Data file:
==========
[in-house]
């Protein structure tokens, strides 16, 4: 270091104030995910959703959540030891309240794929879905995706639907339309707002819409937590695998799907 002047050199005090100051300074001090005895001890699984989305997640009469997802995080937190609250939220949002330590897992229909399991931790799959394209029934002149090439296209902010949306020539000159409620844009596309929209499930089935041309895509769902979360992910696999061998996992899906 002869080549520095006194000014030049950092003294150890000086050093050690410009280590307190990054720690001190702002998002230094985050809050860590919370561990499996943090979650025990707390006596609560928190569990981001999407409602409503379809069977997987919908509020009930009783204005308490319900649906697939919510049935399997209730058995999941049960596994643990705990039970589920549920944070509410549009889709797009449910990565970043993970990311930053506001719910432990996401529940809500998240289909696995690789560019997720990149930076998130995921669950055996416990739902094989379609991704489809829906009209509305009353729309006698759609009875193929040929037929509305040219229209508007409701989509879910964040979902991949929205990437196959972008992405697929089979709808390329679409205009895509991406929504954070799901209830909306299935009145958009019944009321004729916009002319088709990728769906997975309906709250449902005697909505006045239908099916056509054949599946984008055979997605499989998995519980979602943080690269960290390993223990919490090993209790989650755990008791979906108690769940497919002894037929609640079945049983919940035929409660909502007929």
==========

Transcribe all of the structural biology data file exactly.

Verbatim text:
[in-house]
């Protein structure tokens, strides 16, 4: 270091104030995910959703959540030891309240794929879905995706639907339309707002819409937590695998799907 002047050199005090100051300074001090005895001890699984989305997640009469997802995080937190609250939220949002330590897992229909399991931790799959394209029934002149090439296209902010949306020539000159409620844009596309929209499930089935041309895509769902979360992910696999061998996992899906 002869080549520095006194000014030049950092003294150890000086050093050690410009280590307190990054720690001190702002998002230094985050809050860590919370561990499996943090979650025990707390006596609560928190569990981001999407409602409503379809069977997987919908509020009930009783204005308490319900649906697939919510049935399997209730058995999941049960596994643990705990039970589920549920944070509410549009889709797009449910990565970043993970990311930053506001719910432990996401529940809500998240289909696995690789560019997720990149930076998130995921669950055996416990739902094989379609991704489809829906009209509305009353729309006698759609009875193929040929037929509305040219229209508007409701989509879910964040979902991949929205990437196959972008992405697929089979709808390329679409205009895509991406929504954070799901209830909306299935009145958009019944009321004729916009002319088709990728769906997975309906709250449902005697909505006045239908099916056509054949599946984008055979997605499989998995519980979602943080690269960290390993223990919490090993209790989650755990008791979906108690769940497919002894037929609640079945049983919940035929409660909502007929």